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A Warm Embrace or the Cold Shoulder: Wage and Employment Outcomes in Ethnic Enclaves

  • Roberto Pedace
  • Stephanie Rohn

This paper examines how immigrant enclaves influence labor market outcomes. We examine the effect of ethnic concentration on both immigrant earnings and employment in high immigration states using the non-public use, 1-in-6 sample of the 2000 U.S. Census. Although we find that there is some variability in the estimated enclave effects, they exhibit an overall negative impact. Male and female immigrants from several ethnic groups tend to earn lower wages when residing in areas with larger ethnic concentrations. Similarly, for employment, most of the statistically significant effects are negative, although much smaller than the enclave impacts on earnings.

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File URL: ftp://ftp2.census.gov/ces/wp/2008/CES-WP-08-09.pdf
File Function: First version, 2008
Download Restriction: no

Paper provided by Center for Economic Studies, U.S. Census Bureau in its series Working Papers with number 08-09.

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Length: 38 pages
Date of creation: Apr 2008
Date of revision:
Handle: RePEc:cen:wpaper:08-09
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  1. Mussaddeq Chowdhury & Roberto Pedace, 2007. "Ethnic Enclaves And Labor Markets: An Analysis Of Immigrant Outcomes In California," Contemporary Economic Policy, Western Economic Association International, vol. 25(2), pages 238-249, 04.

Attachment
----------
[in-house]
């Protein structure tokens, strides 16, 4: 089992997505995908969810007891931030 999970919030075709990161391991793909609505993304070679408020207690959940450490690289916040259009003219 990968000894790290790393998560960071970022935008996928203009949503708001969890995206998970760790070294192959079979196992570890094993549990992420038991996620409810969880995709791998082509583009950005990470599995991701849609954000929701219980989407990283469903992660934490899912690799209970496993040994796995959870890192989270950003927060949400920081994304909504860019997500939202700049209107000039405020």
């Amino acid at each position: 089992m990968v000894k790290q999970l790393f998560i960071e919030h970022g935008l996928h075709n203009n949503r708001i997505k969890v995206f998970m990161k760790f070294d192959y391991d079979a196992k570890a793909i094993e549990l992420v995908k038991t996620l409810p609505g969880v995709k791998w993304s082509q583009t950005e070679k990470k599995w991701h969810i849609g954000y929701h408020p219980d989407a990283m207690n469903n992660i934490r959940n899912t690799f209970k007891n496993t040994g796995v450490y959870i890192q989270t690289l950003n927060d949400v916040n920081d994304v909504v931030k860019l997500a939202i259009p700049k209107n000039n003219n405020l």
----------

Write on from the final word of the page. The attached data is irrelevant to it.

2. David Card, 1996. "Immigrant Inflows, Native Outflows, and the Local Labor Market Impacts of Higher Immigration," Working Papers 747, Princeton University, Department of Economics, Industrial Relations Section..
  3. B.R. Chiswick & P.W. Miller, 2000. "Do Enclaves Matter in Immigrant Adjustment?," Economics Discussion / Working Papers 00-19, The University of Western Australia, Department of Economics.
  4. Per-Anders Edin & Peter Fredriksson & Olof �slund, 2003. "Ethnic Enclaves And The Economic Success Of Immigrants - Evidence From A Natural Experiment," The Quarterly Journal of Economics, MIT Press, vol. 118(1), pages 329-357, February.
  5. Robert J. LaLonde & Robert H. Topel, 1991. "Labor Market Adjustments to Increased Immigration," NBER Chapters, in: Immigration, Trade, and the Labor Market, pages 167-199 National Bureau of Economic Research, Inc.
  6. Borjas, George J, 1995. "Assimilation and Changes in Cohort Quality Revisited: What Happened to Immigrant Earnings in the 1980s?," Journal of Labor Economics, University of Chicago Press, vol. 13(2), pages 201-45, April.
  7. Madeline Zavodny, 1997. "Welfare and the locational choices of new immigrants," Economic and Financial Policy Review, Federal Reserve Bank of Dallas, issue Q II, pages 2-10.
  8. Bartel, Ann P, 1989. "Where Do the New U.S. Immigrants Live?," Journal of Labor Economics, University of Chicago Press, vol. 7(4), pages 371-91, October.
  9. Gonzalez, Arturo, 1998. "Mexican Enclaves and the Price of Culture," Journal of Urban Economics, Elsevier, vol. 43(2), pages 273-291, March.
  10. Jeffrey M. Wooldridge, 2003. "Cluster-Sample Methods in Applied Econometrics," American Economic Review, American Economic Association, vol. 93(2), pages 133-138, May.
  11. George J. Borjas, 1982. "The earnings of male hispanic immigrants in the United States," Industrial and Labor Relations Review, ILR Review, Cornell University, ILR School, vol. 35(3), pages 343-353, April.
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